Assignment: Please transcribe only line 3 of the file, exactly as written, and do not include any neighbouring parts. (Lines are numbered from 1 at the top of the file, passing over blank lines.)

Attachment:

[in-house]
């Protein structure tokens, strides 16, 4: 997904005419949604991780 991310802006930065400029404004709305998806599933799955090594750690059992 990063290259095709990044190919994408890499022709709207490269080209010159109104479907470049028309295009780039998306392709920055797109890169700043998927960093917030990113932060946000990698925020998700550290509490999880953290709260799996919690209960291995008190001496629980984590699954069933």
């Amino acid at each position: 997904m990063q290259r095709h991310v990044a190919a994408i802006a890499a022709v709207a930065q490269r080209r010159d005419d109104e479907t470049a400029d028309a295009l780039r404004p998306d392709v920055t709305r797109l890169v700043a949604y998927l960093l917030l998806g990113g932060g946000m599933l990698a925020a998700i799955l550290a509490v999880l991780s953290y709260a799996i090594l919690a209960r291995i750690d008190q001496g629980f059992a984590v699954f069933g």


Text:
């Amino acid at each position: 997904m990063q290259r095709h991310v990044a190919a994408i802006a890499a022709v709207a930065q490269r080209r010159d005419d109104e479907t470049a400029d028309a295009l780039r404004p998306d392709v920055t709305r797109l890169v700043a949604y998927l960093l917030l998806g990113g932060g946000m599933l990698a925020a998700i799955l550290a509490v999880l991780s953290y709260a799996i090594l919690a209960r291995i750690d008190q001496g629980f059992a984590v699954f069933g």